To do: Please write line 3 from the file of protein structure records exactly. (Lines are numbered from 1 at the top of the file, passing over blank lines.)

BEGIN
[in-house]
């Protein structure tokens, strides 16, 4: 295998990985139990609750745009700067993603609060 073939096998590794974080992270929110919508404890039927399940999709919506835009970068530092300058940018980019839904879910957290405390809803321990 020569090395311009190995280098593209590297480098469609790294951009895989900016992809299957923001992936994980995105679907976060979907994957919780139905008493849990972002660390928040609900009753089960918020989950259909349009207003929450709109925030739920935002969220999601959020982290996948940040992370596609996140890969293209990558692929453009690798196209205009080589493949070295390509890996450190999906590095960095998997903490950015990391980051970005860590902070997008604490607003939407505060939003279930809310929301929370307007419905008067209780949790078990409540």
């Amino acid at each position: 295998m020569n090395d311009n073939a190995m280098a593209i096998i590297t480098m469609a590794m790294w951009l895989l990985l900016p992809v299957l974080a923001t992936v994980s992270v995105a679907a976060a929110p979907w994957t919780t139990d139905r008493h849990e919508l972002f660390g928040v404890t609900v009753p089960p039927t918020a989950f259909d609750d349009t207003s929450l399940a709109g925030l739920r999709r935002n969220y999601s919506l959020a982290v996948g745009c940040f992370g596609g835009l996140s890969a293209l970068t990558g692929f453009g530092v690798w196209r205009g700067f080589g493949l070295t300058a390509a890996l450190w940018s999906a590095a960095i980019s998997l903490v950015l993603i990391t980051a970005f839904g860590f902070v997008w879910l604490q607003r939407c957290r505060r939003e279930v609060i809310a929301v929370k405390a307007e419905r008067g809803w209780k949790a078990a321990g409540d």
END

């Amino acid at each position: 295998m020569n090395d311009n073939a190995m280098a593209i096998i590297t480098m469609a590794m790294w951009l895989l990985l900016p992809v299957l974080a923001t992936v994980s992270v995105a679907a976060a929110p979907w994957t919780t139990d139905r008493h849990e919508l972002f660390g928040v404890t609900v009753p089960p039927t918020a989950f259909d609750d349009t207003s929450l399940a709109g925030l739920r999709r935002n969220y999601s919506l959020a982290v996948g745009c940040f992370g596609g835009l996140s890969a293209l970068t990558g692929f453009g530092v690798w196209r205009g700067f080589g493949l070295t300058a390509a890996l450190w940018s999906a590095a960095i980019s998997l903490v950015l993603i990391t980051a970005f839904g860590f902070v997008w879910l604490q607003r939407c957290r505060r939003e279930v609060i809310a929301v929370k405390a307007e419905r008067g809803w209780k949790a078990a321990g409540d």